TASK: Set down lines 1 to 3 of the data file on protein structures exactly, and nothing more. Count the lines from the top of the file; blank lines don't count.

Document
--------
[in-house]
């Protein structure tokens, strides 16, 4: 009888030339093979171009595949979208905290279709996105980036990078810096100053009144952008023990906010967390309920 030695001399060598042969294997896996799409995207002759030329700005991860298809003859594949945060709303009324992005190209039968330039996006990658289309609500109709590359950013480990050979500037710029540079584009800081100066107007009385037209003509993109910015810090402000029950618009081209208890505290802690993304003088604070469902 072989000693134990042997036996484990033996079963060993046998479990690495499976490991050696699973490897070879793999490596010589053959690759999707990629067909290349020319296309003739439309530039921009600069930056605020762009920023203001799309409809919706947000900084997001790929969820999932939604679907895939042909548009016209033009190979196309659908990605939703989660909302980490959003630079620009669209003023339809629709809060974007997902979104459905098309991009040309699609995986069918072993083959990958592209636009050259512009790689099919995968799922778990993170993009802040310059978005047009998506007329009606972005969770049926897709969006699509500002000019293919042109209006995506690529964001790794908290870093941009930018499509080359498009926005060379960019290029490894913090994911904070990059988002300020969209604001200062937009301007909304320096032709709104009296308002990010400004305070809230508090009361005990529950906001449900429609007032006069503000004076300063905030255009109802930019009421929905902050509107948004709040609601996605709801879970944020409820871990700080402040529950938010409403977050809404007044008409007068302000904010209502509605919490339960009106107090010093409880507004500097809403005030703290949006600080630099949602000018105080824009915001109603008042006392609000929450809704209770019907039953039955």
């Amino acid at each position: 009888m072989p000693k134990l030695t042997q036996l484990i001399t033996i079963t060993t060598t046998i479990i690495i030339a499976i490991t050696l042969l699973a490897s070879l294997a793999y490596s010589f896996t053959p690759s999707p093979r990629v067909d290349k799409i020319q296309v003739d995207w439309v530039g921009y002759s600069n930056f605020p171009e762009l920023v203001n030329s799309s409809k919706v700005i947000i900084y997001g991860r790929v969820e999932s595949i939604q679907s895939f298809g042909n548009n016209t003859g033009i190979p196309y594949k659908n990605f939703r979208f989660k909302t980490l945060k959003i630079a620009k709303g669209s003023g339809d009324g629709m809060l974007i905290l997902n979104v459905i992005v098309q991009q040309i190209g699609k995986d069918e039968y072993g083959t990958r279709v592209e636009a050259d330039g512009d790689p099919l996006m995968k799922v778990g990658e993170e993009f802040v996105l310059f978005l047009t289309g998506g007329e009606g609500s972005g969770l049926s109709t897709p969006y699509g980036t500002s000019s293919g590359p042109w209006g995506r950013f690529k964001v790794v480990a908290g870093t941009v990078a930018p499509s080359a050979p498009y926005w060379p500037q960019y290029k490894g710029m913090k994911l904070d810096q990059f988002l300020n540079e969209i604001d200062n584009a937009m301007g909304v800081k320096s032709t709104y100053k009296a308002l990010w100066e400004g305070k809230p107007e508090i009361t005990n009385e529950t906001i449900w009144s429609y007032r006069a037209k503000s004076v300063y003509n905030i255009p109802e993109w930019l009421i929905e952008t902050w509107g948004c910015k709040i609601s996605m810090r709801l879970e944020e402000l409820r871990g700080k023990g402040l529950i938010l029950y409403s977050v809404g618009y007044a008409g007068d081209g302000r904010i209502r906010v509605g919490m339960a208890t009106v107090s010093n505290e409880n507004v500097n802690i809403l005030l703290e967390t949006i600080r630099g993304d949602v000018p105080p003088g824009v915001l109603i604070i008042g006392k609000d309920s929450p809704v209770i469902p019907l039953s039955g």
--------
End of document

[in-house]
């Protein structure tokens, strides 16, 4: 009888030339093979171009595949979208905290279709996105980036990078810096100053009144952008023990906010967390309920 030695001399060598042969294997896996799409995207002759030329700005991860298809003859594949945060709303009324992005190209039968330039996006990658289309609500109709590359950013480990050979500037710029540079584009800081100066107007009385037209003509993109910015810090402000029950618009081209208890505290802690993304003088604070469902 072989000693134990042997036996484990033996079963060993046998479990690495499976490991050696699973490897070879793999490596010589053959690759999707990629067909290349020319296309003739439309530039921009600069930056605020762009920023203001799309409809919706947000900084997001790929969820999932939604679907895939042909548009016209033009190979196309659908990605939703989660909302980490959003630079620009669209003023339809629709809060974007997902979104459905098309991009040309699609995986069918072993083959990958592209636009050259512009790689099919995968799922778990993170993009802040310059978005047009998506007329009606972005969770049926897709969006699509500002000019293919042109209006995506690529964001790794908290870093941009930018499509080359498009926005060379960019290029490894913090994911904070990059988002300020969209604001200062937009301007909304320096032709709104009296308002990010400004305070809230508090009361005990529950906001449900429609007032006069503000004076300063905030255009109802930019009421929905902050509107948004709040609601996605709801879970944020409820871990700080402040529950938010409403977050809404007044008409007068302000904010209502509605919490339960009106107090010093409880507004500097809403005030703290949006600080630099949602000018105080824009915001109603008042006392609000929450809704209770019907039953039955």
């Amino acid at each position: 009888m072989p000693k134990l030695t042997q036996l484990i001399t033996i079963t060993t060598t046998i479990i690495i030339a499976i490991t050696l042969l699973a490897s070879l294997a793999y490596s010589f896996t053959p690759s999707p093979r990629v067909d290349k799409i020319q296309v003739d995207w439309v530039g921009y002759s600069n930056f605020p171009e762009l920023v203001n030329s799309s409809k919706v700005i947000i900084y997001g991860r790929v969820e999932s595949i939604q679907s895939f298809g042909n548009n016209t003859g033009i190979p196309y594949k659908n990605f939703r979208f989660k909302t980490l945060k959003i630079a620009k709303g669209s003023g339809d009324g629709m809060l974007i905290l997902n979104v459905i992005v098309q991009q040309i190209g699609k995986d069918e039968y072993g083959t990958r279709v592209e636009a050259d330039g512009d790689p099919l996006m995968k799922v778990g990658e993170e993009f802040v996105l310059f978005l047009t289309g998506g007329e009606g609500s972005g969770l049926s109709t897709p969006y699509g980036t500002s000019s293919g590359p042109w209006g995506r950013f690529k964001v790794v480990a908290g870093t941009v990078a930018p499509s080359a050979p498009y926005w060379p500037q960019y290029k490894g710029m913090k994911l904070d810096q990059f988002l300020n540079e969209i604001d200062n584009a937009m301007g909304v800081k320096s032709t709104y100053k009296a308002l990010w100066e400004g305070k809230p107007e508090i009361t005990n009385e529950t906001i449900w009144s429609y007032r006069a037209k503000s004076v300063y003509n905030i255009p109802e993109w930019l009421i929905e952008t902050w509107g948004c910015k709040i609601s996605m810090r709801l879970e944020e402000l409820r871990g700080k023990g402040l529950i938010l029950y409403s977050v809404g618009y007044a008409g007068d081209g302000r904010i209502r906010v509605g919490m339960a208890t009106v107090s010093n505290e409880n507004v500097n802690i809403l005030l703290e967390t949006i600080r630099g993304d949602v000018p105080p003088g824009v915001l109603i604070i008042g006392k609000d309920s929450p809704v209770i469902p019907l039953s039955g």